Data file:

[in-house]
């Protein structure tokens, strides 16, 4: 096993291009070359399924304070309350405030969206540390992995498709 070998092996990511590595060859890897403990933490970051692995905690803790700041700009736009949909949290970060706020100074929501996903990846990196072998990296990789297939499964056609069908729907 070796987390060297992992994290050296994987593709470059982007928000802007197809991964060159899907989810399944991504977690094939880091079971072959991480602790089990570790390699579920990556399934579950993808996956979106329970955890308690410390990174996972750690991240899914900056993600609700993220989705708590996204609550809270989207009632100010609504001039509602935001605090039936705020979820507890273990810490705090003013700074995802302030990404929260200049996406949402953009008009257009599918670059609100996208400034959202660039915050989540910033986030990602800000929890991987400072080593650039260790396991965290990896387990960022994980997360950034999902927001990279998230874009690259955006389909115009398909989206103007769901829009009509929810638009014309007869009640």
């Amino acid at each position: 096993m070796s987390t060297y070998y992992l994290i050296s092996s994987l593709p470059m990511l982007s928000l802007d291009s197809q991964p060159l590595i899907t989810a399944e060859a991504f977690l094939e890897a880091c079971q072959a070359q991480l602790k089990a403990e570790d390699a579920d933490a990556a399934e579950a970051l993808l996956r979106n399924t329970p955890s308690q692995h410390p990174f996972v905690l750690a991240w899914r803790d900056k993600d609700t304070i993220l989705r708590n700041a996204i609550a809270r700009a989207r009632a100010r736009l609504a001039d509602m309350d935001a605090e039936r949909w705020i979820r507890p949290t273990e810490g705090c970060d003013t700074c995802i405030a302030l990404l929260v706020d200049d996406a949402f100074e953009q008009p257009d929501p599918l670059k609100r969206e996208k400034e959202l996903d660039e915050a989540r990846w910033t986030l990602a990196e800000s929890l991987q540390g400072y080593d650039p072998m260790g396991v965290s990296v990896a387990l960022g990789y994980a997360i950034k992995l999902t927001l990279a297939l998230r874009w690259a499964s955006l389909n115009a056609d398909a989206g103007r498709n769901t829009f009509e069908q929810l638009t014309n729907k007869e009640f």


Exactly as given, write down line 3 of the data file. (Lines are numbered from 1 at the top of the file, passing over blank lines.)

């Amino acid at each position: 096993m070796s987390t060297y070998y992992l994290i050296s092996s994987l593709p470059m990511l982007s928000l802007d291009s197809q991964p060159l590595i899907t989810a399944e060859a991504f977690l094939e890897a880091c079971q072959a070359q991480l602790k089990a403990e570790d390699a579920d933490a990556a399934e579950a970051l993808l996956r979106n399924t329970p955890s308690q692995h410390p990174f996972v905690l750690a991240w899914r803790d900056k993600d609700t304070i993220l989705r708590n700041a996204i609550a809270r700009a989207r009632a100010r736009l609504a001039d509602m309350d935001a605090e039936r949909w705020i979820r507890p949290t273990e810490g705090c970060d003013t700074c995802i405030a302030l990404l929260v706020d200049d996406a949402f100074e953009q008009p257009d929501p599918l670059k609100r969206e996208k400034e959202l996903d660039e915050a989540r990846w910033t986030l990602a990196e800000s929890l991987q540390g400072y080593d650039p072998m260790g396991v965290s990296v990896a387990l960022g990789y994980a997360i950034k992995l999902t927001l990279a297939l998230r874009w690259a499964s955006l389909n115009a056609d398909a989206g103007r498709n769901t829009f009509e069908q929810l638009t014309n729907k007869e009640f």